Odd, the words: ‘while away the time’.
How to hold it fast the harder thing.
Who is not fearful: where is there a staying,
where in all this is there any being?
Look, as the day slows towards the space
that draws it into dusk: rising became
upstanding, standing a laying down, and then
that which accepts its lying blurs to darkness.
Mountains rest, outgloried be the stars –
but even there, time’s transition glimmers.
Ah, nightly refuged in my wild heart,
roofless, the imperishable lingers.
-Rainer Maria Rilke
“When spring came, even the false spring, there were no problems except where to be happiest. The only thing that could spoil a day was people and if you could keep from making engagements, each day had no limits. People were always the limiters of happiness except for the very few that were as good as spring itself.” ― Ernest Hemingway, A Moveable Feast
This is a copy of a medium format film scan from my first year in the photography program at Randolph Community College. This group of kids participated in a Martin Luther King, Jr. march and were gathered at the end of the route when I made this image. I love how they maintained their casual formation and simply looked toward my camera. Revisiting this image to edit for portfolio made me miss the photo adventures with classmates and darkroom nights of first year.
Digital multimedia assignment: create a 1-2 minute interview highlighting the Commercial Photography concentration at Randolph Community College.
Thank you Molly Mullin and Eric Waters for graciously agreeing to participate. Also, thank you Andrew Cloer, Olivia McCrary, Daniel Storment, Walker Anderson, Emily McNeal and Kayleigh Mezger for letting me crash your sets!
For a group project in RCC’s digital multimedia class, Tim Jones, Laurie Merritt, Brandi Hunt and I produced a music video for Matt Stutzman’s composition “Conversations”. Our original storyboard had us capturing video footage of sunrises, nature scenes, spiders building webs, etc. We quickly realized some of the scenes couldn’t be captured the way we wished so we took full control and made the scenes ourselves. Fifty (plus) hours of shooting and MANY laughs later, this is what we created using Dragon Frame and Final Cut.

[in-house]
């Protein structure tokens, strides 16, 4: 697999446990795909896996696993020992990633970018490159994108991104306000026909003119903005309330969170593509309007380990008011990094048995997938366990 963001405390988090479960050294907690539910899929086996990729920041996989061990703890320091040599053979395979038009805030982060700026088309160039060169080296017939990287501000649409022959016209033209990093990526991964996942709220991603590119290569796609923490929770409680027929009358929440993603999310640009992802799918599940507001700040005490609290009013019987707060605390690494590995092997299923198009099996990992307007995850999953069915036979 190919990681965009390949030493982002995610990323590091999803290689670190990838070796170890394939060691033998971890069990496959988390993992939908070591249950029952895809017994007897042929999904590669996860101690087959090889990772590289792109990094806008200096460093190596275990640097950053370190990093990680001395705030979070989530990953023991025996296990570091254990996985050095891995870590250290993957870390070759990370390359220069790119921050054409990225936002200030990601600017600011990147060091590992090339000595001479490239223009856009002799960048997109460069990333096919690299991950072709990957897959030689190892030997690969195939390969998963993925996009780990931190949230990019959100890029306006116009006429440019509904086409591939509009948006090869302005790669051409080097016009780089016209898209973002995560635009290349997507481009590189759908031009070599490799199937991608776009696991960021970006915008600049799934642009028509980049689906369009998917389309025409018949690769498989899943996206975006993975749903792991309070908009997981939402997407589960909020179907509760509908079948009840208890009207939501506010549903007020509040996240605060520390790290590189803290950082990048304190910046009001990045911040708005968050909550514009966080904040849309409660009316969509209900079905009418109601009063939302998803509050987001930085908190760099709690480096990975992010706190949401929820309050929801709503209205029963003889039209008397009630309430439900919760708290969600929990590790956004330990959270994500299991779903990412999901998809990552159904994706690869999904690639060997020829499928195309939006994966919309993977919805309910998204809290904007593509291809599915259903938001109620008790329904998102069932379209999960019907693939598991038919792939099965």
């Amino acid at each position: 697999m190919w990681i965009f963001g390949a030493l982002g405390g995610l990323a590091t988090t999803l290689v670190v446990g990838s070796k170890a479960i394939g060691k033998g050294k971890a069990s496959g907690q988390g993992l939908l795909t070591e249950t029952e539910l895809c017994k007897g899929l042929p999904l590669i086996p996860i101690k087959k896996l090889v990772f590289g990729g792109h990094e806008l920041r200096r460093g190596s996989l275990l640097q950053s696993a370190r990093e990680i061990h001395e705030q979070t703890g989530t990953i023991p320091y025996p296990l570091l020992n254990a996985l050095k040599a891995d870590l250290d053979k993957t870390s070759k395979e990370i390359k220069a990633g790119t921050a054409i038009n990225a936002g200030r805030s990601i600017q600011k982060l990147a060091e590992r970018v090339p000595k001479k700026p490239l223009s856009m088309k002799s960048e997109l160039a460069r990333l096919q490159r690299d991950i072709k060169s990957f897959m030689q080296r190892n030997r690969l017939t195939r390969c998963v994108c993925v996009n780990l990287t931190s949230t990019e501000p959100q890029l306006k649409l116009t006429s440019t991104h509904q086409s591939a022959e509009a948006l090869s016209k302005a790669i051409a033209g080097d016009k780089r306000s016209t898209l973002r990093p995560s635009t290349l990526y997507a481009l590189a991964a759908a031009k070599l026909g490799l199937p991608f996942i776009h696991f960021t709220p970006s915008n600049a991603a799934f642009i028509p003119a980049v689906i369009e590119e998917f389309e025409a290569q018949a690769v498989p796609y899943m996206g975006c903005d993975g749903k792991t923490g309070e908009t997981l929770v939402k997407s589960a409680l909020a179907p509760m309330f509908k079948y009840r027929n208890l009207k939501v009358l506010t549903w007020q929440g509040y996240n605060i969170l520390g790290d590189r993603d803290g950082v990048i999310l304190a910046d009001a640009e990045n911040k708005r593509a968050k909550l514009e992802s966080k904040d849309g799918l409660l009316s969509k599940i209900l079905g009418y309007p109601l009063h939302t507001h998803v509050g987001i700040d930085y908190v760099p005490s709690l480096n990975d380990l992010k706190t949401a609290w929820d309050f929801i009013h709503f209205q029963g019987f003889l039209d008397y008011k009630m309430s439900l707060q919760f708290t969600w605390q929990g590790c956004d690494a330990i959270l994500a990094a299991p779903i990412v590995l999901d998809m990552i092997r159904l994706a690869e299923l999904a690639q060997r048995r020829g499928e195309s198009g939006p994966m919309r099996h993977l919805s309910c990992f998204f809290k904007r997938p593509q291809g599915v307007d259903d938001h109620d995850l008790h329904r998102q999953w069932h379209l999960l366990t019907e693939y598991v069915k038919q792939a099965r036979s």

My digital multimedia class traveled to Greensboro today to view each collection and attend “Art for Lunch” featuring UNCG Associate Professor Benjamin Filene. “Art for Lunch” was an enlightening yet brief discussion about the history and purpose of documentary photography as well as a group dissection of a selected image: “Bruce’s Mirror” by Nan Goldin.
Filene stated that an original reason for documentary photography was to capture apparitions. An unstated reason for documentary photography was to simply document or record a given scene. A theme of both exhibits is documentary photography but each photographer added unique elements to qualify the images as more than a documented scene, they turned each piece into ART.
“To What Purpose?” features images ranging from 1869 to 2008 while “Infra” is a collection from 2010-2011. The earlier photographs are beautiful landscapes meant to show Yosemite at its finest. The art is in the technical perfection in each image. The 20th century images in “To What Purpose?” by photographers such as Marion Post Wolcott, Lewis Hine, Walker Evans and Alfred Stieglitz begin to present a side of American society that needed attention. They are beautiful in their own right but unconventionally artful.
Infra presents art in documentary photography like I’ve never seen before. Using a filter to convert greens to magenta, the masculine soldiers of the Congo are shown in exquisitely commanding poses surrounded by magenta landscapes – not how you would normally see them. The prints are huge which accentuates their beauty.
To What Purpose? Photography as Art and Document is open through April 8, 2012. While you’re there, check out Infra before it closes April 15, 2012.